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Re: Question about access to ALL content - UAAG 2.1 P1

From: Ian Jacobs <ij@w3.org>
Date: Sat, 25 Mar 2000 15:33:59 -0500
Message-ID: <38DD22B7.90746F45@w3.org>
To: Charles McCathieNevile <charles@w3.org>
CC: pjenkins@us.ibm.com, w3c-wai-ua@w3.org
Charles McCathieNevile wrote:
> I don't think that providing a source view solves the problem. It requires
> the user to understand the markup language being used, which is not
> necessarily the case, and has thus far been explicitly excluded as a
> requirement on the user.

I think it minimally satisfies the requirement of making content
available. We include no specifics about how content must be rendered
(e.g., that alt content for an image be made available inline, in the
same geometric area as an image, a click away from the image, in
a tool tip, etc.). I wouldn't expect a user to have to read through
the encoding of a raster graphic. However, I think that providing
text in a view, even if it's surrounded by markup tags, allows users
access to that information and thus minimally satisfies the
requirement of making (text) content available. I agree that
not all attribute values are useful, but since we don't specify
that only those for humans need to be available to the user (since
it may not be specified clearly in the markup language which are
for humans and which are machines), I think it's "safest" to ensure
that they are all available.

I strongly agree that a source view is not an ideal solution,
however, I think it meets the requirements of a minimal solution
to the issue of availability of text content.

1) When rendered through the user interface, the information has to
be rendered for human consumption (and thus the GIF code doesn't
count, but text as part of a source view would).

2) When made available through an API, we don't care what the
data looks like.

We may need to clarify this.

 - Ian
> In addition, there are only some attributes which are actually content for
> the user (title and alt are the main ones but I suspect there are a couple of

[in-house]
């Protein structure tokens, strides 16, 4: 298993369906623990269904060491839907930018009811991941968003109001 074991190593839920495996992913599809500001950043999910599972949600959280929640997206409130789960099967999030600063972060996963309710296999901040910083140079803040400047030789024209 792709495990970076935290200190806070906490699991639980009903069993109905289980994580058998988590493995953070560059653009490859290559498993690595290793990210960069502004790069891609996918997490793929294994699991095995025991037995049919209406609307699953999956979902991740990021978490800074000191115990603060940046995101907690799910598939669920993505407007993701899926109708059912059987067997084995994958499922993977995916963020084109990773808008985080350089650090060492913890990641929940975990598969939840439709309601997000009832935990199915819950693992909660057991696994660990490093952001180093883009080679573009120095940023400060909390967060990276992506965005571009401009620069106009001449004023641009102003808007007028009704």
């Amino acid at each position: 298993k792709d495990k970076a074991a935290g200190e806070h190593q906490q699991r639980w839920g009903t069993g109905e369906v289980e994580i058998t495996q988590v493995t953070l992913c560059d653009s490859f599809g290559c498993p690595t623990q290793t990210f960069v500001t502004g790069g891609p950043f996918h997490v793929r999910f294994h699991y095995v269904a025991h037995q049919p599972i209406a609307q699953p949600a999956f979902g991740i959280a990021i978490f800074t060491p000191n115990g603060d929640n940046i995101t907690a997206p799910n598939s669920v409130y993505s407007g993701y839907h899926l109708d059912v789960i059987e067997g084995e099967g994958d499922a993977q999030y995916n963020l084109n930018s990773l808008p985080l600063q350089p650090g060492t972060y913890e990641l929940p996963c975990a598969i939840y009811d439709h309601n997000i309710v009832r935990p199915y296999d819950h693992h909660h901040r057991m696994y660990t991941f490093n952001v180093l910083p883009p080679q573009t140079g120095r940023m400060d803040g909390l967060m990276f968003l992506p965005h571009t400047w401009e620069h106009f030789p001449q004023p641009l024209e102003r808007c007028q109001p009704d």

> others somewhere). longdesc, most of the attributes for object, name, id, and
> others are relevant to the User Agent but not directly to the user (except as
> a repair strategy for dealing with user agents that don't implement the
> relevant specifications) and exposing this information is not required, nor
> in many cases very helpful.
> In general having the ability to render the source is only relevant to "power
> users" who are able to interpret (and therefore write) the markup language,
> which is a small subset of those who read content. With the advent of decent
> authoring tools this will in fact diminish - how many people can read RTF or
> Word binary format?
> cheers
> Charles McCN
>   pjenkins@us.ibm.com wrote:
>   >
>   > After reading the user agent proposed rec guidelines [1] document and the
>   > associated techniques [2], I have a question about how to interpret the
>   > priority 1 checkpoint 2.1 Ensure that the user has access to all content
>   > ... The techniques [2] give examples about AMAYA's ability to show the
>   > attributes of an element - which is nice,  but more like what I would
>   > expect from an editing tool and environment than what I would expect from a
>   > user agent that majors in rendering content.  But my question is;  -  would
>   > the current technique of rendering the source view of the content meet this
>   > checkpoint?  If not, it needs to be explicitly stated.  If it would be OK,
>   > then the instances for which it would be O.K. need to be stated in the
>   > techniques.
> then On Fri, 24 Mar 2000, Ian Jacobs wrote:
>   I believe that, while not an ideal solution, a source view would meet
>   this
>   requirement. A navigable source view would be better, but still forces
>   people
>   to read the markup, which is not very desirable.
> [more, snipped]

Ian Jacobs (jacobs@w3.org)   http://www.w3.org/People/Jacobs
Tel:                         +1 831 429-8586
Cell:                        +1 917 450-8783
Received on Saturday, 25 March 2000 15:34:14 UTC

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